Dealing with the problem of growing waste

The waste exhibition on World Water Day last Friday at Kawajangsa in Thimphu was a sobering reminder that we are not doing enough to manage our waste.

The Royal Society for Protection of Nature and the partners, institutions and individuals, who brought the awareness to the minds of the people in the manner they did, deserve our commendation and good wishes.

Waste is easily the biggest problem confronting the nation today. While we continue to flounder with management attempts and hiccups, the rapid economic development that the country is poised to experience in the coming years will only add to the problem of growing waste. The fact is increasing urbanisation and generation of waste is directly proportional. Also, now, we are witnessing production of more non-biodegradable waste.

Some environmentalists tend to downplay Bhutan’s waste problem by comparing with that of other countries. But we cannot afford that; comparison is irrelevant. It is even dangerous because arriving at such a conclusion can give rise to complacency. We need only look at our once pristine forests and sparkling rivers to comprehend the extent of pollution due to increasing waste. The problem of growing waste is no longer restricted to thriving towns and urban centres. Our water resources may be healthy at the macro level, but according to Waterkeeper Alliance, Bhutan’s key rivers contain significant levels of E.Coli, a type of bacteria that normally lives in your intestines. In other words, our rivers are significantly polluted, which can cause food poisoning, pneumonia and urinary tract infections, among others. In places like Thimphu and Phuentsholing, especially, where there are large concentrations of automobile workshops, discharge of waste oil and other effluents is among the principal sources of water pollution.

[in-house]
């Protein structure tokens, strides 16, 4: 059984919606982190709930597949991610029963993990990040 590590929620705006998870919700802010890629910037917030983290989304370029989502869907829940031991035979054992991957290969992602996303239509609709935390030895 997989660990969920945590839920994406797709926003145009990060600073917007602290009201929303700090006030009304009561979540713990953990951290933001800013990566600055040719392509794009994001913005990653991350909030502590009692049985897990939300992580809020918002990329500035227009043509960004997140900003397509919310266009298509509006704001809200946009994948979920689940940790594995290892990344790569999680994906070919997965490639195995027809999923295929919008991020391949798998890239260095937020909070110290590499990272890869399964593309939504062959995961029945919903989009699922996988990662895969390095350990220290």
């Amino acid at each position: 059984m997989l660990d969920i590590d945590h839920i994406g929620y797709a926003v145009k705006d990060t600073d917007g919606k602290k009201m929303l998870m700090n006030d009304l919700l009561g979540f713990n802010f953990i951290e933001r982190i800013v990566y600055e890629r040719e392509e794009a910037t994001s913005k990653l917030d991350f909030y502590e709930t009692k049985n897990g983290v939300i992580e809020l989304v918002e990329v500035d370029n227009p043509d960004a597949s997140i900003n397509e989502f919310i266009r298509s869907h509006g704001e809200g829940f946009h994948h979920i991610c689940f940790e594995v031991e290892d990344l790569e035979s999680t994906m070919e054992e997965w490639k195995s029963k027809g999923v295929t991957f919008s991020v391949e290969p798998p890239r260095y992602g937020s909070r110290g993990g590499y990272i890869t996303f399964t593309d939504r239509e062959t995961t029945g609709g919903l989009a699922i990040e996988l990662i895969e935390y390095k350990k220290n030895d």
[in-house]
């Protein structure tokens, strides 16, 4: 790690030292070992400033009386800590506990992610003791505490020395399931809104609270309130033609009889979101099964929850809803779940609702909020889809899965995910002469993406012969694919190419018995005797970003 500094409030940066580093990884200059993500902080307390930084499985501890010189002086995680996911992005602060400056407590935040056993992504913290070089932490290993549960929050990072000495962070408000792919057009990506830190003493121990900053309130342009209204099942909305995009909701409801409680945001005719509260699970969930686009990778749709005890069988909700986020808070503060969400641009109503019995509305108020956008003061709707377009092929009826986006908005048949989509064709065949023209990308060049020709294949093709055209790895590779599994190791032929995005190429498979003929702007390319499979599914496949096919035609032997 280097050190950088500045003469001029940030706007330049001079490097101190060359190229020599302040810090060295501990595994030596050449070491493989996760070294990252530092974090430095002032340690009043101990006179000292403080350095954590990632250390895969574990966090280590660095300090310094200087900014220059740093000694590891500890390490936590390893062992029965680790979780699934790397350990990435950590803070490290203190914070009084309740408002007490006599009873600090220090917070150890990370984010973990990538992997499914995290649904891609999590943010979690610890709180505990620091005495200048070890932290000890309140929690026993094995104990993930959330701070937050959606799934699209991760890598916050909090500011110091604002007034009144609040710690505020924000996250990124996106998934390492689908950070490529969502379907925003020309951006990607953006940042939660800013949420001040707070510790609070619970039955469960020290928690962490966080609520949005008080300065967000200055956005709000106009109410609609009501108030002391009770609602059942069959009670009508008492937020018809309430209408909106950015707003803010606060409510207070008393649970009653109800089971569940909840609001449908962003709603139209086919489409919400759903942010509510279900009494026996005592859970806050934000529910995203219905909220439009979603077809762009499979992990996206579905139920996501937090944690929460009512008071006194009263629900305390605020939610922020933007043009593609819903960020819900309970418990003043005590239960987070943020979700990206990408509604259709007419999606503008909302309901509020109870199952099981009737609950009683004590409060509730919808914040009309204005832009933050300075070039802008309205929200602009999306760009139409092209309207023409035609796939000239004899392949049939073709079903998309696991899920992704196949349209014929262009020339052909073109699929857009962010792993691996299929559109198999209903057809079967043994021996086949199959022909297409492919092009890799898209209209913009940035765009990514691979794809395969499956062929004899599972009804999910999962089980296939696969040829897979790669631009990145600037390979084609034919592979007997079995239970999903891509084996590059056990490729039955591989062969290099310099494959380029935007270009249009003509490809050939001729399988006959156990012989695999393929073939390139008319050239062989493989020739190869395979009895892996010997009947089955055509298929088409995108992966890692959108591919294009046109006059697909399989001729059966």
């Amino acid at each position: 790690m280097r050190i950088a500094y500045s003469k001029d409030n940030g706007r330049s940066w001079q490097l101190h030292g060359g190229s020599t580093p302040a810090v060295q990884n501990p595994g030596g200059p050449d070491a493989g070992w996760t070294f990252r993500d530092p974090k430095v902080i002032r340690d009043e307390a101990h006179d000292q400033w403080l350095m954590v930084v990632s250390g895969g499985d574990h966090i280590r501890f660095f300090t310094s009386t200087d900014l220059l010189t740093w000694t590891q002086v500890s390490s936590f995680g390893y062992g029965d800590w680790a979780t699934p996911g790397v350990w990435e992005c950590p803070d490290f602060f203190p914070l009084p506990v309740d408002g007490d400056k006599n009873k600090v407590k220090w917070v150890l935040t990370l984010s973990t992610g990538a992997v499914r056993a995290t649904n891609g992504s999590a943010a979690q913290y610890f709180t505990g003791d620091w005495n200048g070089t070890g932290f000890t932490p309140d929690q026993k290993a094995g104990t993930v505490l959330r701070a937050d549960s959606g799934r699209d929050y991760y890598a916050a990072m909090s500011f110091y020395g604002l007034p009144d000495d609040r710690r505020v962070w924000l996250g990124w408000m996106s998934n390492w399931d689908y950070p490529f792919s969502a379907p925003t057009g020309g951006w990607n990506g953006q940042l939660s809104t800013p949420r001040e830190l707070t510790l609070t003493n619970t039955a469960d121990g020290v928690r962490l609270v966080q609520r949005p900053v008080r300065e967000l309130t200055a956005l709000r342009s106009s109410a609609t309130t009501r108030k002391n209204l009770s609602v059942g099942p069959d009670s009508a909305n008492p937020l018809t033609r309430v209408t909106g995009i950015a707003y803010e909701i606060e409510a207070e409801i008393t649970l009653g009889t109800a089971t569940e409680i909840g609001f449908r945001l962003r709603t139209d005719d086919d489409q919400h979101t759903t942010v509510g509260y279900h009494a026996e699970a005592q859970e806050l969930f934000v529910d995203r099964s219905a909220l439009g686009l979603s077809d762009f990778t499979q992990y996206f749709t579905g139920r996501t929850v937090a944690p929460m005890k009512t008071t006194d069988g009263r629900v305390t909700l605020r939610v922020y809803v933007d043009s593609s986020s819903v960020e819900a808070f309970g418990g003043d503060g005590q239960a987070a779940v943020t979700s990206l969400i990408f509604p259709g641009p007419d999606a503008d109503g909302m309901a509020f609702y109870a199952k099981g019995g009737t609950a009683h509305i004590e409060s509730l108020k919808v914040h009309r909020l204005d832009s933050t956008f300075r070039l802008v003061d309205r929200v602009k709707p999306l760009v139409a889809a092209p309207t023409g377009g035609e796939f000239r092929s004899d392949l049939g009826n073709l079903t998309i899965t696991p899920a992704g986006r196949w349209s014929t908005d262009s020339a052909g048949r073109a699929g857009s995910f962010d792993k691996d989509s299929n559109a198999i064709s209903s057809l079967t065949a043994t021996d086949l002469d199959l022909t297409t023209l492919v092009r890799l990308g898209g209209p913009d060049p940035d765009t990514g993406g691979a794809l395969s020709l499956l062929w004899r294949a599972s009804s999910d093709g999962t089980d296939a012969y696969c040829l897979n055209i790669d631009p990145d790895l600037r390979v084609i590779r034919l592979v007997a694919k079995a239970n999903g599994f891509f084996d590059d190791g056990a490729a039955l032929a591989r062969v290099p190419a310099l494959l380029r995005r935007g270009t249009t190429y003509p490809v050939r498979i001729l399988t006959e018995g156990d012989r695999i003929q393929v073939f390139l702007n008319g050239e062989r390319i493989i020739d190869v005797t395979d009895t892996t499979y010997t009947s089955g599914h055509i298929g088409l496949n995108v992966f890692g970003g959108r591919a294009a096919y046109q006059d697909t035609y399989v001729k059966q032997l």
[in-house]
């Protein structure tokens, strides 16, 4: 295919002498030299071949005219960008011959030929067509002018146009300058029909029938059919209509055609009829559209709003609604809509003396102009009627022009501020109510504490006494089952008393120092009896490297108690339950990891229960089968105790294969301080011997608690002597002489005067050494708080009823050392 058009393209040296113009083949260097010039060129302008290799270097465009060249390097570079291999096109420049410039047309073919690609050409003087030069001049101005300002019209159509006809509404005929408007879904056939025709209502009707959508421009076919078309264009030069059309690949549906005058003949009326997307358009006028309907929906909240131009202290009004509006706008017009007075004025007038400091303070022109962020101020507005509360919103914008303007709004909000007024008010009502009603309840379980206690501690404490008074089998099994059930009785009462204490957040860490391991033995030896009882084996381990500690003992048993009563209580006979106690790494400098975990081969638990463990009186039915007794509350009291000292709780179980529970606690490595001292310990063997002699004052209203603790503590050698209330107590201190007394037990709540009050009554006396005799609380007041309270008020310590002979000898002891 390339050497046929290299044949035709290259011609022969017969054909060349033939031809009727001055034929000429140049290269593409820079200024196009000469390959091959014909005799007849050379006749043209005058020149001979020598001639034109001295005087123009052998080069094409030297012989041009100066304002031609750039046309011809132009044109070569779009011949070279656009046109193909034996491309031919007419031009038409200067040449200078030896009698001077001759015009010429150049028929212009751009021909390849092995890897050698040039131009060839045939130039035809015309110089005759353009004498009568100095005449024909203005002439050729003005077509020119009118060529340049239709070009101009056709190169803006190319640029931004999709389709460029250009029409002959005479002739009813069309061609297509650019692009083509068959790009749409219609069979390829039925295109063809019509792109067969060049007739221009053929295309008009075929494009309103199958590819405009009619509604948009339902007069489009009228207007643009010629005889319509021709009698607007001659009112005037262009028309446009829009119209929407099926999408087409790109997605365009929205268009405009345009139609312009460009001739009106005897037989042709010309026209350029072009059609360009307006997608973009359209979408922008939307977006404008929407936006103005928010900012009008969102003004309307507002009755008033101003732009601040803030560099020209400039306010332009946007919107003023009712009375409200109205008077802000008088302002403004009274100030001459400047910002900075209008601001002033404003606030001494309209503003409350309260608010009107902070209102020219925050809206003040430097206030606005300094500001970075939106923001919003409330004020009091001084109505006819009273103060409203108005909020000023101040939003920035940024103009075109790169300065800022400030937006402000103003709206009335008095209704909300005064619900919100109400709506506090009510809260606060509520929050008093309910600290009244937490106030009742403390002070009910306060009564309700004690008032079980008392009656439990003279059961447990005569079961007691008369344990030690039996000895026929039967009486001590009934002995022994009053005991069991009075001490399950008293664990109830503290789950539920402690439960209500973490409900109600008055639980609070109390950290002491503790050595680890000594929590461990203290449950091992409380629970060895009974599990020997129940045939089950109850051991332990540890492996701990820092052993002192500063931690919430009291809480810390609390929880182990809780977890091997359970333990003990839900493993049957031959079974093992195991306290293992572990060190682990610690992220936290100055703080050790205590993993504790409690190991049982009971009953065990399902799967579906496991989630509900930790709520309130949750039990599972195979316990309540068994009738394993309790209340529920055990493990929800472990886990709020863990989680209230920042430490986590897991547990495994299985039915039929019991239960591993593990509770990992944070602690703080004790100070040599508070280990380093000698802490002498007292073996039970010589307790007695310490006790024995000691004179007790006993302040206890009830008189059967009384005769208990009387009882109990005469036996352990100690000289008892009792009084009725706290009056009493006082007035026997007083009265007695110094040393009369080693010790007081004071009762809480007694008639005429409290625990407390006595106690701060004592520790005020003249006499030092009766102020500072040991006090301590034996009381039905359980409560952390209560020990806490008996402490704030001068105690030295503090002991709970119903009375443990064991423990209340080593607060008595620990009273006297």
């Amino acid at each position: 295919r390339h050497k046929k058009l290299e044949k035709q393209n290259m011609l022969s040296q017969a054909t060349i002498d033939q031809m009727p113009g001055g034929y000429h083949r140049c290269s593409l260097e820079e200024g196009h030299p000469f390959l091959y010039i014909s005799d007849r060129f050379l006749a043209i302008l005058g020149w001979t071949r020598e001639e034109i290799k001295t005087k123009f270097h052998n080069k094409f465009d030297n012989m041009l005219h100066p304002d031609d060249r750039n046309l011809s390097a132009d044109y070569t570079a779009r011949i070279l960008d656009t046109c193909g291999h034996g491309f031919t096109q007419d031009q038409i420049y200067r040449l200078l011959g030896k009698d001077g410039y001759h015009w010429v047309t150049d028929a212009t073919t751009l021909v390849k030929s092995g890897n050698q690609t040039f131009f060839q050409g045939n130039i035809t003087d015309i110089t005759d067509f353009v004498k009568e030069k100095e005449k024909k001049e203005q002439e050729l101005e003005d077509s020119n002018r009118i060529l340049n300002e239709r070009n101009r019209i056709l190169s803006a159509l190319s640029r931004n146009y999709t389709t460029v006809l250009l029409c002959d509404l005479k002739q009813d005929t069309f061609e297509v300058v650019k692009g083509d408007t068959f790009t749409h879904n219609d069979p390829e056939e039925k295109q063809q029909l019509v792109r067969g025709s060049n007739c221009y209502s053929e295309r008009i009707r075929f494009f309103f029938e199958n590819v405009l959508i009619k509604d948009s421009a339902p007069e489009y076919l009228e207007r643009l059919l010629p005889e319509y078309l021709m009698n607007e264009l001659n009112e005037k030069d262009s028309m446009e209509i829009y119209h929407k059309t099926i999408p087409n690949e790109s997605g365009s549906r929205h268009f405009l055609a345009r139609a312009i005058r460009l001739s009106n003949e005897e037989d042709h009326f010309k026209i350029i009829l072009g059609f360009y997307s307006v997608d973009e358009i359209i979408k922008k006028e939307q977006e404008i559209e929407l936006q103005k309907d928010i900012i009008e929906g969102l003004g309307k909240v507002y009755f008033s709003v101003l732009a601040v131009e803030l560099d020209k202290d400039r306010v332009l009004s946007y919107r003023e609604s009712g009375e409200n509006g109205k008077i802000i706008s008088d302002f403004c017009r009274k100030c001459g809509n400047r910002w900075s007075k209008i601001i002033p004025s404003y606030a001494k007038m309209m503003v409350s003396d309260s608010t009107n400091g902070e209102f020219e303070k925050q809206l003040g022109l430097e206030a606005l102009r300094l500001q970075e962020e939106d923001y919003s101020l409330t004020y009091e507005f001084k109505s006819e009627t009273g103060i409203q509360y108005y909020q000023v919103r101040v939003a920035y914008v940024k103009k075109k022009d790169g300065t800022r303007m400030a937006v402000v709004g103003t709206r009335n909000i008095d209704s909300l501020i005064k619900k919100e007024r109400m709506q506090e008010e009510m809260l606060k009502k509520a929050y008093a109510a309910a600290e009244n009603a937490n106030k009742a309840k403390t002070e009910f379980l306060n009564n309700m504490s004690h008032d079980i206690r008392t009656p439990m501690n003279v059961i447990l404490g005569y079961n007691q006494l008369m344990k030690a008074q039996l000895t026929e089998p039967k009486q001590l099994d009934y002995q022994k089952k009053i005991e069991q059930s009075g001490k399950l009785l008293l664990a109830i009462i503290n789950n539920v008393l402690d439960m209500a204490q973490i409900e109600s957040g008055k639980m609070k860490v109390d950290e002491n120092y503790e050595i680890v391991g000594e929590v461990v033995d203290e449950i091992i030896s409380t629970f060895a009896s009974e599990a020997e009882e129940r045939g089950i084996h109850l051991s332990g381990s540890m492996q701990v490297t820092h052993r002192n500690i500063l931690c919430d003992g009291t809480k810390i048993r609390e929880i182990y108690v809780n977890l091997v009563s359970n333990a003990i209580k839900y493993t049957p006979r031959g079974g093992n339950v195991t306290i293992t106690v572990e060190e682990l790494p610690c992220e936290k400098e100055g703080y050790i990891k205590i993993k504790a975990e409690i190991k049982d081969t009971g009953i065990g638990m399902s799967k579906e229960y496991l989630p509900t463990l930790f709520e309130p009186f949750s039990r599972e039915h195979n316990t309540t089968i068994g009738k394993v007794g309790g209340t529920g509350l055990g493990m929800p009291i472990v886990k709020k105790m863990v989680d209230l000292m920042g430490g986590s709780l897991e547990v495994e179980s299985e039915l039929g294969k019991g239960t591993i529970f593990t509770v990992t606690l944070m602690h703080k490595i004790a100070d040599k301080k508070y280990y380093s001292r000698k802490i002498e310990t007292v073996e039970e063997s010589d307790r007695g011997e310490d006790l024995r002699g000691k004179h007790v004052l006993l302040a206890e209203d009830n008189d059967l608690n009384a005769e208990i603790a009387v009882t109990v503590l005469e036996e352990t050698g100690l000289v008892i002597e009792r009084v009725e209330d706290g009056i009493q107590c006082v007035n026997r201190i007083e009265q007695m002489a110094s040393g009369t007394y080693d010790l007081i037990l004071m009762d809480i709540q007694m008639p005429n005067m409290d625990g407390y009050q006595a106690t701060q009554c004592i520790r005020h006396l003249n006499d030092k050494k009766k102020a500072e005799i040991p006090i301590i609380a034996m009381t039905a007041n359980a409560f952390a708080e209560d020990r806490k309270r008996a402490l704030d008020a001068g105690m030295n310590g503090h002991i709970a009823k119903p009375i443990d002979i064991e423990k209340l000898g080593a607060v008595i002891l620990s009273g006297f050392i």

The exhibits at Kawajangsa, fished out of a stream in Chubachu – rotten footwear and decaying rags – were a stark testament to our efforts at managing one of the biggest problems facing the country today. Going by some estimates, almost half the Bhutanese population will live in urban areas by next year. The kind of complexity it has now become, waste management ought to be handled properly and highly efficiently because production will only increase. There is an urgent need to act before the issue of solid waste management and associated environmental and social problems become more pronounced. 

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